Goal of Roundup:
The Bureau of Land Management’s Cedar City Office (BLM) is proposing to gather about 210 horses in the North Hills Wild Horse Management Plan Area (WHMPA). The WHMPA includes the North Hills HMA, which includes about 49,900 acres of BLM-administered, state and private lands in Iron and Washington counties, as well as the United States Forest Service (USFS) North Hills Wild Horse Territory, which covers approximately 24,029 acres. The Appropriate Management Level (AML) established for the North Hills WHMPA is a population range of 40-60 wild horses. The current estimated population of wild horses within the WHMPA, based on a count completed in January, is estimated at 250 wild horses. The BLM will also gather additional wild horses from the North Hills that will be released back into the area after the mares are treated with a fertility control vaccine to slow population growth.
Details of the Roundup:
Members of the public are welcome to view operations once they begin. The BLM is planning to provide public observation of gather operations daily so long as the safety of the animals, staff, and observers is not jeopardized and operations are not disrupted. Those interested in participating in an escorted tour during the North Hills gather must meet at 6:00 a.m. at the Sinclair gas station at the junction of Highways 18 and 219 east of Enterprise. Current plans call for the North Hills gather to operate December 2 through 6, although weather conditions may affect the projected schedule. Participants must provide their own transportation, water and lunches. The BLM recommends that the public dress for harsh field conditions. Binoculars are strongly recommended.
Animals removed during the North Hills area will be available for adoption through the BLM Wild Horse and Burro Adoption Program. To learn more about the program or to obtain an adoption application, visit the BLM National Wild Horse and Burro website at www.wildhorseandburro.blm.gov.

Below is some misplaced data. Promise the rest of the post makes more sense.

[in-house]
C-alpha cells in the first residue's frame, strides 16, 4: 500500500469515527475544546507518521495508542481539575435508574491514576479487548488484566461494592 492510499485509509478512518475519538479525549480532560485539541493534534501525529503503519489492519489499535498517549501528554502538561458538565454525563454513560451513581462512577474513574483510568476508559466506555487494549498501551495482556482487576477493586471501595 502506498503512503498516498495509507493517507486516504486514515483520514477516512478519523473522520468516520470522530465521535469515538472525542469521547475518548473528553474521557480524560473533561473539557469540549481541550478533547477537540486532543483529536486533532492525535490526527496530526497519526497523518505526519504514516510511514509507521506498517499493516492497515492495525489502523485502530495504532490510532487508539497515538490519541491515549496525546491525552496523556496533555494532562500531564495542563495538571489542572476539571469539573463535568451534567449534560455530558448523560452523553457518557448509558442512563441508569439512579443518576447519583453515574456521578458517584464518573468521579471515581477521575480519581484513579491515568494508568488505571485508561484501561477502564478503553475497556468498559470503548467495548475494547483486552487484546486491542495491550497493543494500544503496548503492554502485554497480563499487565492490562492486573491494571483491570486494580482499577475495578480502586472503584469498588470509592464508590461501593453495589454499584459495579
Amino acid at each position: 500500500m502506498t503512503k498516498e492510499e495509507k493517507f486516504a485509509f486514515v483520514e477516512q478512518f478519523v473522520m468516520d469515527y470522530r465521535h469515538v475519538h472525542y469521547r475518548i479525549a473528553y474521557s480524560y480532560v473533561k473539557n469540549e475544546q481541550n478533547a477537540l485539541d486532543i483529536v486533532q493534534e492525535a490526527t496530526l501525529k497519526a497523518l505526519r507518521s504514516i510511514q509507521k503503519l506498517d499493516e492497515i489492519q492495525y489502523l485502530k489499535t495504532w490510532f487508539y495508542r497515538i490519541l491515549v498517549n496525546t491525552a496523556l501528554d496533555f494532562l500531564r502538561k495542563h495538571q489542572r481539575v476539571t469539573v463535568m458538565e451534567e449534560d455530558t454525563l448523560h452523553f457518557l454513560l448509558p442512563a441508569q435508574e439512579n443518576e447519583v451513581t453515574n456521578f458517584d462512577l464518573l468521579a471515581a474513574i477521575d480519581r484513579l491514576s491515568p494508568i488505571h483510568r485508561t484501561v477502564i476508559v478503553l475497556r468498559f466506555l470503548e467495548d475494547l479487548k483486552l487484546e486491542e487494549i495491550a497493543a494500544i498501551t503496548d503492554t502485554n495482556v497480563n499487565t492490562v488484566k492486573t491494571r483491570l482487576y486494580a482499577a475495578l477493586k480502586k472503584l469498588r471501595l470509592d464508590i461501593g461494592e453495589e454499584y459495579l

For BLM news releases and statements issued about the North Hills gather, check our Newsroom.
The North Hills HMA comprises about 49,900 acres of BLM-administered, state and private lands. The HMA is managed in cooperation with the United States Forest Service (USFS) – Dixie National Forest, Pine Valley Ranger District’s North Hills Wild Horse Territory, which consists of approximately 24,029 acres. Together, the combined area is referred to as the North Hills Wild Horse Management Plan Area (WHMPA). The WHMPA is located in Iron and Washington Counties, about 2 miles northwest from Enterprise, Utah.
The North Hills WHMPA is approximately 74,000 acres and is located within an east west trending mountain range approximately 2 miles northwest of Enterprise, Utah. The wild horses primarily use the lower elevation toe-slopes and canyons. The area is jointly managed with the adjacent USFS Wild Horse Territory. The BLM has management lead for the two areas. The soils within the area are sandy with considerable amounts of surface rock and scattered rocky outcrops within the canyons resulting in wild horses having difficulty traveling long distances and having to take circuitous routes between water and forage.